Stephen Muscarella was itching for a change after several years spent in the corporate workforce. Countless days spent staring at a computer screen prompted him to spend his free time devoid of technology, working on his car and making furniture. The monotony of routine eventually wore thin, though, and Stephen decided to trade in his economics degree and cubicle and go full time with a hammer and nails.
Stephen set out to work in Brooklyn, New York, essentially riding on the wave of a dream. Without much baseline capitol, Stephen had to be resourceful and so he began walking around the city in search of left-behind wood that he could turn into something new. He saw it as a “crazy opportunity” to create something out of seemingly unmatchable materials. Stephen coined his motto, “taking what’s left and making it right” after realizing his ability to take foregone materials and craft them into something new and functional. The thrill of it all far surpassed the minimal satisfaction of his previously held desk job.
Growing up, Stephen worked in carpentry, so he already held a basic knowledge of proper woodworking techniques. The shift to working with reclaimed materials, however, required some degree of letting go of the conventional. When a woodworker goes to a lumberyard, there are pieces of wood ready to be cut to specific dimensions, but when a woodworker scours streets and beaches and a whole array of other wood-riddled areas, there really is no opportunity to be specific or picky. Stephen has worked with driftwood found on the beach and pallets pulled from the street, and somehow made them work together.
Stephen rarely completes a project that starts with an exact idea and ends up replicating the original concept. He prefers to get solid inspiration and several specifics from the people he’s building for and work with them along the way to make the decision to stick to the original design, or try something new that will transform the piece. “All of my artistic creativity comes from restraint. So if I have a constraint on the problem, then that’s when my creativity starts flourishing,” said Stephen. “If you give me a blank slate and say do something, I’m not your guy. But if I have some sort of way of taking the problem and making it better, it’s amazing how the artistic side can flourish.”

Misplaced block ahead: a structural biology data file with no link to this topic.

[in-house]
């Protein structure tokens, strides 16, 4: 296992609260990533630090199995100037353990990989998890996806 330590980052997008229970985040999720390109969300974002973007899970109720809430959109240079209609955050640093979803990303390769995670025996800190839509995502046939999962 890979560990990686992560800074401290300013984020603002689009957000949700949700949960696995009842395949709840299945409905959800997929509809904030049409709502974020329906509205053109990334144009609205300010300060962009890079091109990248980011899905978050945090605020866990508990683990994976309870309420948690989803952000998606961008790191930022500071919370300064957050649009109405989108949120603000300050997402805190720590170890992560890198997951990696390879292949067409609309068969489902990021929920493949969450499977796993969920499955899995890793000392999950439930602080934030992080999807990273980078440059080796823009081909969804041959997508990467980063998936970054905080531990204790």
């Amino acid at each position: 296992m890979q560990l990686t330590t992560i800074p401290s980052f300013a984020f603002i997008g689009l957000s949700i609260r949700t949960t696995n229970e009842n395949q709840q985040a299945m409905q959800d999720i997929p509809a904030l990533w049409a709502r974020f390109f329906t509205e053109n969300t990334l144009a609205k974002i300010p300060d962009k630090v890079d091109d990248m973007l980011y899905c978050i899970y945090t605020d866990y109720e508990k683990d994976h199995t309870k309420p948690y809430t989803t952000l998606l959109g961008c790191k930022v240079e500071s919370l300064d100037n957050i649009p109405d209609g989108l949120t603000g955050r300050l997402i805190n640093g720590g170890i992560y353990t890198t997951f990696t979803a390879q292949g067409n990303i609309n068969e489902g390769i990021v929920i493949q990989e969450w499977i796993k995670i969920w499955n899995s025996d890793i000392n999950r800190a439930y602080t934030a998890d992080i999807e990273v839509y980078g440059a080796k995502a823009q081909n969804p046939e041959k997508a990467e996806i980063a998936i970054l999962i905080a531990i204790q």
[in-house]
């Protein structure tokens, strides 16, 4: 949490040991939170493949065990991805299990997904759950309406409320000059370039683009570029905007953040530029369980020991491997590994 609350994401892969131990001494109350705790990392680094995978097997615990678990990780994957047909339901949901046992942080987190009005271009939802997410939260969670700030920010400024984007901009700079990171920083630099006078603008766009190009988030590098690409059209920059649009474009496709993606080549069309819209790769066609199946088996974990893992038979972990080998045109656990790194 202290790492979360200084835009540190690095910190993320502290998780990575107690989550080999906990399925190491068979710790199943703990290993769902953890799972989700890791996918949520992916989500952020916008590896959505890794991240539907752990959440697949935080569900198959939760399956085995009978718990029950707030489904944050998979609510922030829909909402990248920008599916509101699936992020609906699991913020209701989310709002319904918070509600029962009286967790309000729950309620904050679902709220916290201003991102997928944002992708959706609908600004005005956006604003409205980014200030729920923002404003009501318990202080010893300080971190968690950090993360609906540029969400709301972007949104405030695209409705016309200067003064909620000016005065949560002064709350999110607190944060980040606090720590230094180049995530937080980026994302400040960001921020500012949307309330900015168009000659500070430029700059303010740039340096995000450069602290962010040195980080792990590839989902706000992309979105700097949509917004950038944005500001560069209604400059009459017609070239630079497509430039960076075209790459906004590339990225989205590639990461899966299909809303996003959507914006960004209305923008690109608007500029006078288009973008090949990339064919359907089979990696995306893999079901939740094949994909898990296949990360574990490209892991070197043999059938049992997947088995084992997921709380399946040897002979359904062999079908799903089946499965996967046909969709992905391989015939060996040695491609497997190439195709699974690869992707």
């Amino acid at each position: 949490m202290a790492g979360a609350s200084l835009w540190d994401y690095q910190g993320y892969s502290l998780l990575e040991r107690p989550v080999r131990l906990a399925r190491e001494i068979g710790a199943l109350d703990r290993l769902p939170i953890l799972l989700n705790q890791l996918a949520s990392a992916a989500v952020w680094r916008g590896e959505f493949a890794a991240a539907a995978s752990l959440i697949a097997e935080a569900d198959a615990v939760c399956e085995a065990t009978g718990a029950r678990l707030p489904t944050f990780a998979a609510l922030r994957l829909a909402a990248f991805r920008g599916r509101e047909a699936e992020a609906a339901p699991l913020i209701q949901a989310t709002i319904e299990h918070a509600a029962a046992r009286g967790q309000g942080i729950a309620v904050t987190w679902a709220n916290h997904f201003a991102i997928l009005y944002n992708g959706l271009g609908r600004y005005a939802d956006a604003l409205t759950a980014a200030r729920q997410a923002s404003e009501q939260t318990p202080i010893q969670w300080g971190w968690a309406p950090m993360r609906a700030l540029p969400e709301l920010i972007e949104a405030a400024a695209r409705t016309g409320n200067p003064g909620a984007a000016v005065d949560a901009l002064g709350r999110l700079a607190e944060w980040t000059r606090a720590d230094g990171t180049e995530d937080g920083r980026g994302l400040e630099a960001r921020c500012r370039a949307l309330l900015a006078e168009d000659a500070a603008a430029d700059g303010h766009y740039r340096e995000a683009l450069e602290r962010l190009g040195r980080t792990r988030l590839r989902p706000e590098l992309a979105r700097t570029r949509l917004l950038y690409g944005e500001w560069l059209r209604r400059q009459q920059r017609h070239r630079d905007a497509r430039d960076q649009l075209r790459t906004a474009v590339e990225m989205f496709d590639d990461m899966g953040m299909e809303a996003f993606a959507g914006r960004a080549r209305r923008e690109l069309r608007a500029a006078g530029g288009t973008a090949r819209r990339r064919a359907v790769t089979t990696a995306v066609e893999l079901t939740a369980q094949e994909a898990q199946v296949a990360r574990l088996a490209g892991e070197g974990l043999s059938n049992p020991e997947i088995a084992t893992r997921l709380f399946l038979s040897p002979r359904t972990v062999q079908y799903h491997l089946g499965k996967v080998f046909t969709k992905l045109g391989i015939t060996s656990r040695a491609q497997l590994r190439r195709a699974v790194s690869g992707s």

While reclaimed pieces of furniture give off an artistic and rustic vibe of their own, Stephen likes to introduce additional elements, like painted lines and torched boards to make the final piece even more interesting and varied. He continually experiments with different techniques, stretching the limits and pushing his own boundaries. Stephen loves that CustomMade provides him with all sorts of requests that push him to challenge himself and expand his expertise. He receives unique requests and is able to draw on others’ creativity to come up with a quality piece of furniture that is innately interesting.
Aside from the satisfaction felt from producing a quality piece of furniture that has lasting power, experimentation is the single most important part of creating for Stephen. He confessed that as a woodworker, he doesn’t have it all figured out. In fact, he finds it hard to believe that anyone working with his or her hands has become an ultimate master with nothing left to learn. Stephen’s experimental outlook guarantees that no two pieces will ever be the same and no new idea will ever go unturned.
Recently reminiscing about the first year he spent dedicated to woodworking, Stephen reflected, “You have to be willing to invest in yourself and put your fear aside and say, ’look, this is what I’m doing.’ Because if you don’t tell people that this is what you’re doing then no one listens to you. The hardest part was just sticking with it.”
When his newfound and rewarding career was underway, Stephen learned more than reshaping reclaimed wood. He shifted his entire perspective toward appreciating the simpler, yet finer, things in life. The quantity of things that consumed his everyday life became unimpressive, and instead the quality of objects became Stephen’s center focus. “Let’s buy something nice,” urged Stephen. “Maybe support someone that’s making a living off of [creating] and the world will be a better place in some manner. “
A few years into full-time woodworking and Stephen Muscarella is constantly perfecting and expanding upon his expertise. Whether he’s creating something small or large, there is always a huge chunk of Stephen’s own creativity infused. His CustomMade portfolio bleeds his personal brand and is a true representation of Stephen’s flawless work with flaw-filled wood.